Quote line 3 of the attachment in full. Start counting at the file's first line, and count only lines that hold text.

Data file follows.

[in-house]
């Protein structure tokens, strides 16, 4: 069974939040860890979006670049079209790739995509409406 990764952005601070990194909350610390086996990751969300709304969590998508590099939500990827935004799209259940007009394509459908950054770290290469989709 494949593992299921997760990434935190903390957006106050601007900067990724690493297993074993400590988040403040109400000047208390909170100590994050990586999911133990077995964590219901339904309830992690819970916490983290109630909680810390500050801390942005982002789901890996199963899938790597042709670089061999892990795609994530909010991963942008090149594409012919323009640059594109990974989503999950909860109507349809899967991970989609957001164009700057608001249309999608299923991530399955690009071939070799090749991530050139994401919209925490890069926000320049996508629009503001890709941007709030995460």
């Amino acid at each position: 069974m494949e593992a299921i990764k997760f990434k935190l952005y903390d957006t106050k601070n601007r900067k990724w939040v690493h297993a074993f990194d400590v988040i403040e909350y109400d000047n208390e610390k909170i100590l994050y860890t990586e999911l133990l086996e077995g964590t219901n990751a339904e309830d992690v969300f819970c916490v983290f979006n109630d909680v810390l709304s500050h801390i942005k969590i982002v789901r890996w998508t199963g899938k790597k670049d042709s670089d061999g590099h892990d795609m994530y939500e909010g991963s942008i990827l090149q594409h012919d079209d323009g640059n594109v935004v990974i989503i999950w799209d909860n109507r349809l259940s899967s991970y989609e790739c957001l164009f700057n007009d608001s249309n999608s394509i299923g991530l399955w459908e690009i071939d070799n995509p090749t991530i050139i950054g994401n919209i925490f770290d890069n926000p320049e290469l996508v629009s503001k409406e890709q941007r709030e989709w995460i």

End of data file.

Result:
């Amino acid at each position: 069974m494949e593992a299921i990764k997760f990434k935190l952005y903390d957006t106050k601070n601007r900067k990724w939040v690493h297993a074993f990194d400590v988040i403040e909350y109400d000047n208390e610390k909170i100590l994050y860890t990586e999911l133990l086996e077995g964590t219901n990751a339904e309830d992690v969300f819970c916490v983290f979006n109630d909680v810390l709304s500050h801390i942005k969590i982002v789901r890996w998508t199963g899938k790597k670049d042709s670089d061999g590099h892990d795609m994530y939500e909010g991963s942008i990827l090149q594409h012919d079209d323009g640059n594109v935004v990974i989503i999950w799209d909860n109507r349809l259940s899967s991970y989609e790739c957001l164009f700057n007009d608001s249309n999608s394509i299923g991530l399955w459908e690009i071939d070799n995509p090749t991530i050139i950054g994401n919209i925490f770290d890069n926000p320049e290469l996508v629009s503001k409406e890709q941007r709030e989709w995460i």